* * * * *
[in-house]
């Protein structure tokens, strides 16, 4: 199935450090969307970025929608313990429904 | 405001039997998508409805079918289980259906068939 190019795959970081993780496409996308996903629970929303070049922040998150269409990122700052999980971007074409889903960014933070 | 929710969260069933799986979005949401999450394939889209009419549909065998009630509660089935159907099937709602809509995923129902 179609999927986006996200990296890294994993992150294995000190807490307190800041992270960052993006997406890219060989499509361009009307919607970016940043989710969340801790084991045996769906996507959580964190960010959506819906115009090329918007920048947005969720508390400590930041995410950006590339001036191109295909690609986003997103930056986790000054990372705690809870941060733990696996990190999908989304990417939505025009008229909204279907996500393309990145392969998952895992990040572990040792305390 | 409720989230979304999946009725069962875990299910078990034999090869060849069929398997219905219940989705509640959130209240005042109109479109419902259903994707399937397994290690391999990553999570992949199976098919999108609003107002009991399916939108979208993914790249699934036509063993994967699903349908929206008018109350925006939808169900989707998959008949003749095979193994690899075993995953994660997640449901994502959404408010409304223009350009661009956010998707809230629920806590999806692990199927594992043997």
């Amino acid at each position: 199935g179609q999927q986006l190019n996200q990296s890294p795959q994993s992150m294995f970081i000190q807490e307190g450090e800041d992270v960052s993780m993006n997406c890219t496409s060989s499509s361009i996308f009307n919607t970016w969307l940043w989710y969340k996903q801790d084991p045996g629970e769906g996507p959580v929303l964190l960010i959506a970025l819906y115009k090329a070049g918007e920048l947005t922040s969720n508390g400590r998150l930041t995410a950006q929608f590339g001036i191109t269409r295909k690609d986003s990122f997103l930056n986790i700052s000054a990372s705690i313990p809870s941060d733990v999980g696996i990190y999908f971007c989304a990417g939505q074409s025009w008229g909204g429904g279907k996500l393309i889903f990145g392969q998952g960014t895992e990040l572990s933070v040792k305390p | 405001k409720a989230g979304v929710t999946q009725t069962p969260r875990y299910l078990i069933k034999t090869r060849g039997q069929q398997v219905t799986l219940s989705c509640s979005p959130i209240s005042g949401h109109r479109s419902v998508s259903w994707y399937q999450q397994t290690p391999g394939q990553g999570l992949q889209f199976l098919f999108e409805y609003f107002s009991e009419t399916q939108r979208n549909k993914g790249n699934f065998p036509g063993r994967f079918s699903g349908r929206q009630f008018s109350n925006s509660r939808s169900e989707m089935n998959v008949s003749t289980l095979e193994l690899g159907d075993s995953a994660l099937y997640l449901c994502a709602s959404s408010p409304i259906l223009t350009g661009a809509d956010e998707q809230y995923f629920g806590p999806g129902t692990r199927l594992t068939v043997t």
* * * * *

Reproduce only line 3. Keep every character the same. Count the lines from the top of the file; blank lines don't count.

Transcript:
């Amino acid at each position: 199935g179609q999927q986006l190019n996200q990296s890294p795959q994993s992150m294995f970081i000190q807490e307190g450090e800041d992270v960052s993780m993006n997406c890219t496409s060989s499509s361009i996308f009307n919607t970016w969307l940043w989710y969340k996903q801790d084991p045996g629970e769906g996507p959580v929303l964190l960010i959506a970025l819906y115009k090329a070049g918007e920048l947005t922040s969720n508390g400590r998150l930041t995410a950006q929608f590339g001036i191109t269409r295909k690609d986003s990122f997103l930056n986790i700052s000054a990372s705690i313990p809870s941060d733990v999980g696996i990190y999908f971007c989304a990417g939505q074409s025009w008229g909204g429904g279907k996500l393309i889903f990145g392969q998952g960014t895992e990040l572990s933070v040792k305390p | 405001k409720a989230g979304v929710t999946q009725t069962p969260r875990y299910l078990i069933k034999t090869r060849g039997q069929q398997v219905t799986l219940s989705c509640s979005p959130i209240s005042g949401h109109r479109s419902v998508s259903w994707y399937q999450q397994t290690p391999g394939q990553g999570l992949q889209f199976l098919f999108e409805y609003f107002s009991e009419t399916q939108r979208n549909k993914g790249n699934f065998p036509g063993r994967f079918s699903g349908r929206q009630f008018s109350n925006s509660r939808s169900e989707m089935n998959v008949s003749t289980l095979e193994l690899g159907d075993s995953a994660l099937y997640l449901c994502a709602s959404s408010p409304i259906l223009t350009g661009a809509d956010e998707q809230y995923f629920g806590p999806g129902t692990r199927l594992t068939v043997t």